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Dysfunctional Family Businesses: Viacom

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Giving new meaning to "being treated like a member of the family."

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Sumner Redstone likes to boast that at Viacom (VIA) he treats "everyone like a member of my family." But being treated like a member of the Redstone family is not likely to figure highly into any sane human being's wish list.

Suing family members is a time-honored Redstone tradition. Forbes went so far as to dub the Redstone clan as "a Shakespearean tragedy, involving unhappy childhoods, bitter accusations by Sumner's son and nephew that he cheated them out of their inheritances, and, on the periphery, untimely deaths, mental illness and drug abuse."

In 1954, Sumner joined his father Mickey's company, which at the time consisted of three drive-in theaters (it would go on to become National Amusements). His brother Edward was already working there.

In 1971, Edward sued both of them, seeking to liquidate his shares amid infighting. In 1972, the matter was settled, with Edward accepting $5 million for two-thirds of his stake, while the other third was split between his children, Ruth Ann and Michael. Sumner gave control of 33% of his shares to his kids, Brent and Shari.

In 1987, Redstone emerged victorious in a hostile takeover bid for Viacom by ponying up $780 million in cash plus $2.2 billion in debt. In 1996, he became its CEO.

In his 2001 autobiography, Sumner was the epitome of a proud uncle, writing, "Eddie's son, my nephew Michael, was a difficult child and for many years was estranged from his parents. Today, Michael is a likable and productive employee of National Amusements. He is doing a great job and his parents and I are all proud of him."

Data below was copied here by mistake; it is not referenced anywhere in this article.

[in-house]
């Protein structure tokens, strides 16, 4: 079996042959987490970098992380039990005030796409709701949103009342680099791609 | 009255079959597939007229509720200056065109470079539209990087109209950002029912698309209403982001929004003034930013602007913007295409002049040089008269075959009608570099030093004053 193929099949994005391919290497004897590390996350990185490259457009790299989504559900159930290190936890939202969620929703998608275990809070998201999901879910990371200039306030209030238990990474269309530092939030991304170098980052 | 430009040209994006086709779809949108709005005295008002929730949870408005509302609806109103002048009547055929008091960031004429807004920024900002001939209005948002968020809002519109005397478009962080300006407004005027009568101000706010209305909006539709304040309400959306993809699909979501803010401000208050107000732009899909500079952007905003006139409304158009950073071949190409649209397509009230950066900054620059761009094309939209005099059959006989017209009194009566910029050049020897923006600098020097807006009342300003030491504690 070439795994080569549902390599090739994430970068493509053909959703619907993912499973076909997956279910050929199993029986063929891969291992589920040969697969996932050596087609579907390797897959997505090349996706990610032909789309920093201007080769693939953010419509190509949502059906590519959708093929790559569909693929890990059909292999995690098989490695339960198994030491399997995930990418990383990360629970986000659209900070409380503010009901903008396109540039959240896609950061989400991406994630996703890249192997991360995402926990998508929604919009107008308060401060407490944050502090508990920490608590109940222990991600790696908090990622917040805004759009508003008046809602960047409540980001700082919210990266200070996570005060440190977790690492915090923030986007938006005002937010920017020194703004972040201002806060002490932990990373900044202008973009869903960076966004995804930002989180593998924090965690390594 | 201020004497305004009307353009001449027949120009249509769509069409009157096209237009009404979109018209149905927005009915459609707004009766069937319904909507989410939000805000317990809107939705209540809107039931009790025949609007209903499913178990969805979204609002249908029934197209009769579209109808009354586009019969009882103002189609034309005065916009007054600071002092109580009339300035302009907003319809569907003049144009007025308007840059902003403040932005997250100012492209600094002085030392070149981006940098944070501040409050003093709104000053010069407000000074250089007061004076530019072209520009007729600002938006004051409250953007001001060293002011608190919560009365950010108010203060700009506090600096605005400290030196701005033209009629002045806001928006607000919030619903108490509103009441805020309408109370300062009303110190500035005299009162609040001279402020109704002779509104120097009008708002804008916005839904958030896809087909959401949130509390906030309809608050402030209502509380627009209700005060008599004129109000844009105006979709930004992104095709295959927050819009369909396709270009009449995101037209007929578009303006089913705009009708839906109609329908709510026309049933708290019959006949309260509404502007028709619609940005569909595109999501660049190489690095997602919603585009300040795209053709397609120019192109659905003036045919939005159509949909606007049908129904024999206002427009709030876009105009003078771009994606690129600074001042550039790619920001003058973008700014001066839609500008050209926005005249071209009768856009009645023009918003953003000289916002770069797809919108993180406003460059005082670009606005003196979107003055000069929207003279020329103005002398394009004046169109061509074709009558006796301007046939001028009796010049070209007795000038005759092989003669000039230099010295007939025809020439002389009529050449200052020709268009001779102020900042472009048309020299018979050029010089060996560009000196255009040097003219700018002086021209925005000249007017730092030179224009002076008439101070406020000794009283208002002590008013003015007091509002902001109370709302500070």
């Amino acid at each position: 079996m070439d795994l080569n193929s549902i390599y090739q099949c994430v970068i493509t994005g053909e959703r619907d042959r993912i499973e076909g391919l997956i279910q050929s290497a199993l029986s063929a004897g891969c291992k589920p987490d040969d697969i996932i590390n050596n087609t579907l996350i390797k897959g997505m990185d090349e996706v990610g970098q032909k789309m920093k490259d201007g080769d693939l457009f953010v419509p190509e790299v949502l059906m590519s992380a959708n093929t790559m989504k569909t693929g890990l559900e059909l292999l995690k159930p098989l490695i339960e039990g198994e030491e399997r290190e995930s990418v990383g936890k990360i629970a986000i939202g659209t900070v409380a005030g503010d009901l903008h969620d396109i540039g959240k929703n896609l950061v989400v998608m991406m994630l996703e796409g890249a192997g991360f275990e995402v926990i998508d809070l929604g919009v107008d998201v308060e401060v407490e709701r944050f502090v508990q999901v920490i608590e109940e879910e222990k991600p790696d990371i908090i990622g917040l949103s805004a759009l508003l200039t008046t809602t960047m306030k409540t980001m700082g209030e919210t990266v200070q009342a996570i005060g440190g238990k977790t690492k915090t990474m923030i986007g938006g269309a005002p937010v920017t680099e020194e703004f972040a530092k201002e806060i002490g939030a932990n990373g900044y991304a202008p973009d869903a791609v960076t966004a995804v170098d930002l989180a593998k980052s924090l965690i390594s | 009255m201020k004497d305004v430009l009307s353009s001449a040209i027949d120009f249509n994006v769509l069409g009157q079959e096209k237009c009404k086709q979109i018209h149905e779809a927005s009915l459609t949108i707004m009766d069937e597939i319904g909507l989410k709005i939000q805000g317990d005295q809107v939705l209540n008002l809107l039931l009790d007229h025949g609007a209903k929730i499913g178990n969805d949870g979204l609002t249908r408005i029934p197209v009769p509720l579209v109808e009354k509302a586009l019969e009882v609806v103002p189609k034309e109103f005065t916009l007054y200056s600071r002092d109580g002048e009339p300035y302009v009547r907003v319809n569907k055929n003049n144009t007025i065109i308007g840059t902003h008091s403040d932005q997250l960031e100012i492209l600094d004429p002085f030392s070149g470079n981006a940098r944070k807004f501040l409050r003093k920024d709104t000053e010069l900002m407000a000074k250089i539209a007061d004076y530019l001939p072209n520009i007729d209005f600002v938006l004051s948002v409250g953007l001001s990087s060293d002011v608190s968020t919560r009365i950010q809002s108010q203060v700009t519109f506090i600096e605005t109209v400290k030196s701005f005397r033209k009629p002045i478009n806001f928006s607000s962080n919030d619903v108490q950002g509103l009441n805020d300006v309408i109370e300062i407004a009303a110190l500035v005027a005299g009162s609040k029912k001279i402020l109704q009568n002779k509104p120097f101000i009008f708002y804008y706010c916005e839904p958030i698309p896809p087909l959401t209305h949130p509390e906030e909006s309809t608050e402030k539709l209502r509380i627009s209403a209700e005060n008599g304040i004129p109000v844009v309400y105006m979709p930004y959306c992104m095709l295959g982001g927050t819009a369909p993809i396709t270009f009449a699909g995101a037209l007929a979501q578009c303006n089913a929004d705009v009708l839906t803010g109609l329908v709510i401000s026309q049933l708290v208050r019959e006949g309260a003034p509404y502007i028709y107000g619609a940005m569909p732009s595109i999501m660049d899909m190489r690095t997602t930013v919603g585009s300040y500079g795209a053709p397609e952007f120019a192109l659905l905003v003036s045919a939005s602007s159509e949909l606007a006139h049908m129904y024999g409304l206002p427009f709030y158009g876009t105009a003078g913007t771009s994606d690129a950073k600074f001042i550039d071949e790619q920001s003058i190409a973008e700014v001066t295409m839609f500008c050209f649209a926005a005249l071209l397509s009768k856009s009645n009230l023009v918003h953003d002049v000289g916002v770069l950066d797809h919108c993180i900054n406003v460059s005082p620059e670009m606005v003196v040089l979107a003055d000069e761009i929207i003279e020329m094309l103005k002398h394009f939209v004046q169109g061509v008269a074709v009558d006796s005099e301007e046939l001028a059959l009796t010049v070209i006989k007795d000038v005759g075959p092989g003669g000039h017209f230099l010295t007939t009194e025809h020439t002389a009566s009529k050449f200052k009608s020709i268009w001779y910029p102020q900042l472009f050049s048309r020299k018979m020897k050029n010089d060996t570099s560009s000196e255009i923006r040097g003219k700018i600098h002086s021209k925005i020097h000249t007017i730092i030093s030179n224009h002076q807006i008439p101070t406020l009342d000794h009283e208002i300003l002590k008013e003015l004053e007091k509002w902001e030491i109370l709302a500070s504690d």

Viacom Sumner Redstone
Three years later, Sumner apparently didn't find Michael all that likable anymore, when Michael filed a lawsuit claiming Sumner was cheating him out of money.

"I never wish to talk to Michael again," he said. "He came close to ruining my reputation after I got him out of a nuthouse, brought him up and gave him a job at National Amusements."

Around the same time, Michael's cousin Brent --- Sumner's son -- filed a suit against Sumner for allegedly misleading him about the company's profits, thus causing him to sell back his stake in National Amusements for too little. The case was thrown out, as the court decided the suit should have been filed earlier and was no longer valid. Brent settled a year later for $240 million, and the stage was set for his sister Shari, whom Sumner once called a "clone" of himself to be named Non-Executive Vice Chairman of Viacom.

Then the feud between Shari and her father began.

Shari attempted to increase the number of independent directors and outside oversight on the Viacom board and wanted to institute performance-driven compensation. This angered Sumner who, when talking to a reporter about his succession plan, said of his "clone" Shari, "The reason she won't succeed me is that she isn't qualified."

But this past February, Redstone said that he and Shari "have a very loving relationship - she has been the love of my life." Funny then, that he shows his "love" by communicating with his daughter almost entirely in written form or through spokespeople.

Now, before you jump to the conclusion that Sumner Redstone isn't a nice man, consider this statement he made recently: "Talk to people who work for me. They love me."
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No positions in stocks mentioned.

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